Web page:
January 6, 2017

IDPN 2017 Issue 01

China: Song Yanli has been sentenced to death for setting an occupied bus on fire in Liuzhou City in Guangxi province. Eleven people were injured in the attack, and the bus destroyed. Allegedly, Song set the bus on fire as a way to vent his anger over a personal dispute.



Iran: On Tuesday, January 3, 2016, Hadi Moghadam, Ali Nouri, Alireza Has Firouzabadi, and Ali Nouri were executed by hanging at Karaj Central Prison. All four were executed on drug related charges.

On Wednesday, January 4, 2017, three prisoners were executed by hanging for drug related charges. Khashiar Behrouzi, Mehdi Kavousi, and Anoush Baluch were executed at Ghezel Hesar Prison.



Iraq: In the past year, authorities executed 88 terrorists, according to Amnesty International. Many groups have called for Iraq to stop carrying out executions.



Japan: As of December 31, 2016, the number of inmates on death row in the nation is 129 individuals. This number is two more than the previous year. Three people were executed throughout 2016, while seven more received the death penalty.



Kuwait: On Monday, January 2, 2017, 26-year-old Salem Buhan and 23-year-old Amira Hussein were convicted of torturing and killing their toddler daughter. They have been sentenced to death. The two were allegedly drug addicts and had become annoyed by their daughter’s crying.



Pakistan: Sixty-two-year-old Muslim Khan has been sentenced to death for the murder of 31 individuals, including civilians and security personnel, and terroristic activities. Since 2007, until his arrest in 2009, he served as the face of Swat Taliban. He was known as the “butcher of Swat” due to his support of the Taliban’s policies of killings.



Philippines: An execution video has been released, allegedly by a member of the Moro Islamic Liberation Front (MILF). In the video, three men, identified as Udi, Sabar, and Patrol, were tied to poles and blindfolded. The video claims that these men were arrested, tried in a Sharia court, and sentenced to death for murder. They were then executed by gunshot.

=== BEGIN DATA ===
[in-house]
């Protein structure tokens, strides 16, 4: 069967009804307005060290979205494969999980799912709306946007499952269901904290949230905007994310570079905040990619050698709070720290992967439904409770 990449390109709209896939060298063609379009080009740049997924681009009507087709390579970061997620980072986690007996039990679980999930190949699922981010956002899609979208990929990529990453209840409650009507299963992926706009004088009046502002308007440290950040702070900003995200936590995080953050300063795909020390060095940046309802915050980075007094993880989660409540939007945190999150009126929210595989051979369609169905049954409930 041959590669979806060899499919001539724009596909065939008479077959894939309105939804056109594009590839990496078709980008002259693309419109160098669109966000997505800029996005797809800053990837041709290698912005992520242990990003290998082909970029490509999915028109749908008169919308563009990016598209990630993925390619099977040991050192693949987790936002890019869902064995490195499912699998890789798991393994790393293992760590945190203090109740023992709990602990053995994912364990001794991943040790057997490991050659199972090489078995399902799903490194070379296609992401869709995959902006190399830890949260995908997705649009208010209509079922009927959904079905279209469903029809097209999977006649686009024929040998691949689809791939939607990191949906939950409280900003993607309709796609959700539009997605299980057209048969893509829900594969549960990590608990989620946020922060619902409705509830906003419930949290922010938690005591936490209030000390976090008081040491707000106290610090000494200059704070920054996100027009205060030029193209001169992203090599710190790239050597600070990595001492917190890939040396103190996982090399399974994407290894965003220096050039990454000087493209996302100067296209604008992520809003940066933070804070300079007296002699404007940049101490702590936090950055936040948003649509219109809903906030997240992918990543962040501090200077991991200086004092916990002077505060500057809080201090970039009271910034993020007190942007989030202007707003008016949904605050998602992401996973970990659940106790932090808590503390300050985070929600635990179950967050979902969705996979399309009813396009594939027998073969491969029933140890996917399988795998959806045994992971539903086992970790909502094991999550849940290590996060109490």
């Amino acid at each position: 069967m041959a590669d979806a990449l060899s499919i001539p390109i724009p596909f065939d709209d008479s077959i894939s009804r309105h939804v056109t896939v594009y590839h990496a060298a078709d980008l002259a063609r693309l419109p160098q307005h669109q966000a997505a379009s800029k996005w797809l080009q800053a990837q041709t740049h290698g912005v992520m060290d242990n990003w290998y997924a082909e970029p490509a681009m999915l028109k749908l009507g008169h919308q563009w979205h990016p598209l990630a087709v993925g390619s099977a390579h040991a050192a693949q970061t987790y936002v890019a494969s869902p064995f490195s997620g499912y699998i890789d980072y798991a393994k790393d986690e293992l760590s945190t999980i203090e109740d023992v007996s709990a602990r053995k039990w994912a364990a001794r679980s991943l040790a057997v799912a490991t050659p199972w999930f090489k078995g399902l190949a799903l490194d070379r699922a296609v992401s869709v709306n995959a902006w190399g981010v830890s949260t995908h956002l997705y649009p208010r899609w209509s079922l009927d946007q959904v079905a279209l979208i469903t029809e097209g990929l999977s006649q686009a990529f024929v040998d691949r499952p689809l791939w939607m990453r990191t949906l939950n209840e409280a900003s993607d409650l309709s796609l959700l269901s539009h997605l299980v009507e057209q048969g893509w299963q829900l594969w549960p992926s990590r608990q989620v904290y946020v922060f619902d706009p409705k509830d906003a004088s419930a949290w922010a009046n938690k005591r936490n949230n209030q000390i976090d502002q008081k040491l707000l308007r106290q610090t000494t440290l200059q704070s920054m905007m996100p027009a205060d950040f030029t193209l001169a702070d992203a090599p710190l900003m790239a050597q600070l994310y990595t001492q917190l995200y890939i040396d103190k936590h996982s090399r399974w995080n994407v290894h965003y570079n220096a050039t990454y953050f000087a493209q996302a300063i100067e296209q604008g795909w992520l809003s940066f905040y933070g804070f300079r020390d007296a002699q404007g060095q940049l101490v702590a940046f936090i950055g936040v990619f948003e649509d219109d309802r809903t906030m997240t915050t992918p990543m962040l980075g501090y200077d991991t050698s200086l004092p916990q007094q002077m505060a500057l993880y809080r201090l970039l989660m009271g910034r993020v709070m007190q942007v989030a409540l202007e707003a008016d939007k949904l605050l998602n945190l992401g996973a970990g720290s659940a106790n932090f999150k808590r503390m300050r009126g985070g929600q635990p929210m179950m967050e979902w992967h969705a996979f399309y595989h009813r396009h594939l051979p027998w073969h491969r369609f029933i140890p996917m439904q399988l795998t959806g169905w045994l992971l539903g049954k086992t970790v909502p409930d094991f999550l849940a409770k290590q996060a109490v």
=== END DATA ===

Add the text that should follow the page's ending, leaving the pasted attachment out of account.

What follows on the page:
Saudi Arabia: After eight years on death row, Indian worker Limbadri has escaped execution, as his victim’s family was willing to accept blood money in exchange for his life. Limbadri is now awaiting his release from prison.

In 2016, the kingdom executed a total of 153 individuals, according to Amnesty International. That is slightly less than the number of individuals executed in 2015. Executions are often carried out by beheading with a sword.



United States of America: Nearly a year ago, the ruling by the Supreme Court of the United States caused Florida to halt executions in the state. Now, a new ruling by the state Supreme Court has thrown the status of approximately half the death row inmates into limbo. Due to the Supreme Court ruling a year ago, the Florida Supreme Court has ruled that any inmate sentenced to death since 2002 is entitled to receive a new sentencing trial. Approximately 200 inmates are affected by this decision, which is a logistical nightmare for the court system, which is not equipped to handle so many cases at once. Additionally, prosecutors must now track down records, family members, witnesses, old trial transcripts, pictures, and other information related to the case. Failure to obtain all this information could result in the inmate being resentenced to life in prison.

Officials in Florida have announced that they have adopted a new lethal-injection procedure, one that has never been used before in any state. The new three-drug process uses a sedative that has not been previously used in execution and another drug that has only been used once (successfully) by accident in an execution in Oklahoma. The reason for the new drugs in uncertain, although it has been speculated that Florida is having difficulties obtaining their current drugs.

A 2-1 ruling by the US Court of Appeals for the Sixth Circuit has ruled that Ohio may continue to shield the identities of those who supply execution drugs to the state. The first three scheduled executions of the year in Ohio have been postponed due to legal challenges, such as this one.

Forty-six-year-old Dwayne A. Woods, a death row inmate in Washington state, has died of cardiac arrest while in a medical facility for a chronic illness on Sunday, January 1, 2017. Dwayne was sentenced to death for the 1997 murders of 22-year-old Telisha Shaver and 18-year-old Jade Moore. Both women were raped and beaten with a baseball bat in April of 1996. There is currently a moratorium on executions in the state, as Governor Jay Inslee has refused to allow executions to be carried out, cities a “flawed system.” Just days before Dwayne’s death, Governor Inslee granted a reprieve for 65-year-old Clark Richard Elmore, who was on death row for the rape and murder of 14-year-old Christy Onstad.

Texas is suing the US Food and Drug Administration for taking 17 months to decide whether Texas can import thiopental sodium, a drug used in executions in the state. Currently, Texas only has enough to executed two inmates, with more scheduled. While the FDA has ruled that the drug cannot be imported, Texas notes that there is an exemption for law enforcement purposes.

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